Mr John Bourke was born in Carrowskeheen, Addergoole, Co Mayo, Ireland on 23 May 1869.
He was the son of William Bourke (b. 1840), a farmer, and Mary O'Boyle (b. 1848) who had married on 5 March 1867. His only known sibling was his sister Mary (b. 1871). His mother died at a young age and his father was remarried to another Mayo woman named Margaret (b. 1837) who was destined to outlive him.
John and his sister appear on the 1901 census of Ireland living in at house 11 in Carrowskeheen living with his stepmother Margaret and he was described as a farmer. His stepmother died sometime later.
John was married on 17 January 1911 to Catherine McHugh (b. 1879), a native of Tawnagh, Co Mayo and a childhood acquaintance who had emigrated to the USA, spending time in Chicago, Illinois before returning to Ireland in 1910. John, his new bride and his sister Mary appeared on the 1911 census living at the same address as they appeared on the previous census.
His wife's close friend Catherine McGowan had returned to her native Mayo in late 1911 with the intention of returning to Chicago in the following Spring. This perhaps prompted John to follow suit and he, his wife and sister made plans to emigrate to Chicago where his wife's sister Ellen lived at 66 Ruby Street in Chicago.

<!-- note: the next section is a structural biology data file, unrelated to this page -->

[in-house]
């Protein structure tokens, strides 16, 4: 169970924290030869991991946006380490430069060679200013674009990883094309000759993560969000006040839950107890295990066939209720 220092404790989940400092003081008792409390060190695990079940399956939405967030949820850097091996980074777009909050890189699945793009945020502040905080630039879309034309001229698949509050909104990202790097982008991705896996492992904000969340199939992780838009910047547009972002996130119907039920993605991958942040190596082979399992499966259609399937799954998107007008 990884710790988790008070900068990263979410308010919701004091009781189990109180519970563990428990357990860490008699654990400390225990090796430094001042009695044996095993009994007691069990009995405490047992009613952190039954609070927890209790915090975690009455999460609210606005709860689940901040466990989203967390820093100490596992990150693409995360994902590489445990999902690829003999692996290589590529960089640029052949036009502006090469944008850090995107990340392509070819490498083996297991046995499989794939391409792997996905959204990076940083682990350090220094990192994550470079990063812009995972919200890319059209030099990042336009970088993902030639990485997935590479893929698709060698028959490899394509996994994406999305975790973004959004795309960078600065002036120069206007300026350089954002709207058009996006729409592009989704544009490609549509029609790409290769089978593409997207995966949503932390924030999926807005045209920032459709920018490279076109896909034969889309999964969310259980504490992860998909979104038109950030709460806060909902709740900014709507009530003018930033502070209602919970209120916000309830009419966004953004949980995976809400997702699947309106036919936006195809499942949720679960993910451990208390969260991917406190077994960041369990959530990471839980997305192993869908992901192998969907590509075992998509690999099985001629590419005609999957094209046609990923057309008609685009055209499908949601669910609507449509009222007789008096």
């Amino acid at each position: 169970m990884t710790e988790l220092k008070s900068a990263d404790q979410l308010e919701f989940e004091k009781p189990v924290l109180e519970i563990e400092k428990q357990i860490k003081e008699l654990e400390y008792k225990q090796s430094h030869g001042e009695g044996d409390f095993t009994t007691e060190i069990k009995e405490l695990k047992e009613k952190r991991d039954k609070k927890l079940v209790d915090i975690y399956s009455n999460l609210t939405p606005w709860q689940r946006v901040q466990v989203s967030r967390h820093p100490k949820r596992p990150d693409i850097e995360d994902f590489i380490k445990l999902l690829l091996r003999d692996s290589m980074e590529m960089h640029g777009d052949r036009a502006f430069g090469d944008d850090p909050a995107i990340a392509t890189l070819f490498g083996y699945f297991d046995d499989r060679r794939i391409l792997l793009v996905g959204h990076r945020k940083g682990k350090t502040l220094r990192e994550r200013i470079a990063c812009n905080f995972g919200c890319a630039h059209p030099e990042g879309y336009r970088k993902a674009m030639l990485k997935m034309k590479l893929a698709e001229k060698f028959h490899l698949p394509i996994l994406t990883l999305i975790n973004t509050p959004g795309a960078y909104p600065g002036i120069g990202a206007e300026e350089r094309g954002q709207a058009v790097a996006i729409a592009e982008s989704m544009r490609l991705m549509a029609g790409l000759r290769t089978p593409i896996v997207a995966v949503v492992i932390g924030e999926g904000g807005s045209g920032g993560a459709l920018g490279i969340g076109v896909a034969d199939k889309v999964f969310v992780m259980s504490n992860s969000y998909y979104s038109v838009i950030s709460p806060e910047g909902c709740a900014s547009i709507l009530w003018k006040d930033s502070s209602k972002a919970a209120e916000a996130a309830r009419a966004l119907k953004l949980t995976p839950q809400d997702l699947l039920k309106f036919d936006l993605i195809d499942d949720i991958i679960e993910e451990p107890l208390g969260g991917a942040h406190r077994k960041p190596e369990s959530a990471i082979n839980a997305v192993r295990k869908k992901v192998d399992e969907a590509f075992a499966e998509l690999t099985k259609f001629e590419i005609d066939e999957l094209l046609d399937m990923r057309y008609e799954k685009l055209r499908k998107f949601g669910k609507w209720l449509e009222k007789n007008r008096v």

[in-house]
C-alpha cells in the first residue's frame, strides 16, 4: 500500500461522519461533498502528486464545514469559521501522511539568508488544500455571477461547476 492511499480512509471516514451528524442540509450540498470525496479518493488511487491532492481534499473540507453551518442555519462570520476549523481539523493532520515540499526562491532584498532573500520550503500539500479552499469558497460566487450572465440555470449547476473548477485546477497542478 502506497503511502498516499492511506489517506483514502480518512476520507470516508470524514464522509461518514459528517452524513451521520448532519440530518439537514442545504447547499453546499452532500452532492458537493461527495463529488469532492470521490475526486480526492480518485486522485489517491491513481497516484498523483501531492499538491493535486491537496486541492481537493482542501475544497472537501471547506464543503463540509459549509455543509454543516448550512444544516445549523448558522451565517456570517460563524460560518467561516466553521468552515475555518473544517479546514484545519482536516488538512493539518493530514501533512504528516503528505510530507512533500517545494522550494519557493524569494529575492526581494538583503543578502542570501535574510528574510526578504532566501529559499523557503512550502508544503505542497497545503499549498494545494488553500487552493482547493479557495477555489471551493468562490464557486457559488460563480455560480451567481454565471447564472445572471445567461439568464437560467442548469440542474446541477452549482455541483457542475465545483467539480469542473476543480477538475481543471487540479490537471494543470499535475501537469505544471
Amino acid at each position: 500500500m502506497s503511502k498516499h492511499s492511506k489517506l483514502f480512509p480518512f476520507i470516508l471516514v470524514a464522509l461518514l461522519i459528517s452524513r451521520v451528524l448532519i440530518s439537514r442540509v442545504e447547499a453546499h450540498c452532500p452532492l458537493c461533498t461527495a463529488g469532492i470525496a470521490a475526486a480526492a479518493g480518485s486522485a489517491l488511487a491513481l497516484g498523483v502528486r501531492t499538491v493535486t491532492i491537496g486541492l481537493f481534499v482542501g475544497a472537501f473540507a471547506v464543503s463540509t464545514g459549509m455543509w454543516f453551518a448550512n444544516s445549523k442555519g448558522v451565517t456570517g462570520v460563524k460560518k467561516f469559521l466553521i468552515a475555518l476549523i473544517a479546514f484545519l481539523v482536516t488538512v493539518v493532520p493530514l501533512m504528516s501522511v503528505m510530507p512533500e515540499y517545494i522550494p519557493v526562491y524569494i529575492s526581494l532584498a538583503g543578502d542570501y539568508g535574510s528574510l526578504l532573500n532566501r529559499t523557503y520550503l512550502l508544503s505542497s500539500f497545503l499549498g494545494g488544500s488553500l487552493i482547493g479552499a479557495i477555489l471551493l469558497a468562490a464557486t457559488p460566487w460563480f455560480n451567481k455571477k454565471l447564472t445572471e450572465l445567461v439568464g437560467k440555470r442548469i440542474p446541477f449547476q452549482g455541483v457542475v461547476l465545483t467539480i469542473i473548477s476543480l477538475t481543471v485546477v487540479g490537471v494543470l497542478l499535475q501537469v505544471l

He joined a large group of over a dozen people from his locality who would all be travelling third class aboard Titanic and John and his wife boarded the Titanic at Queenstown on 11 April 1912 (ticket number 364849 which cost £15, 10s).
On the night of the sinking John, his wife and sister were all reportedly asleep at the time of the collision but were awakened by a steward who told them to get up and dressed. John and his wife with his sister Mary in tow (perhaps with the others whom they were travelling with) all made the upper decks with his wife and sister having ample opportunity to escape. Both his wife and sister refused to be parted from him under the women and children first edict and the three of them were lost in the sinking.
John's body, if recovered, was never identified.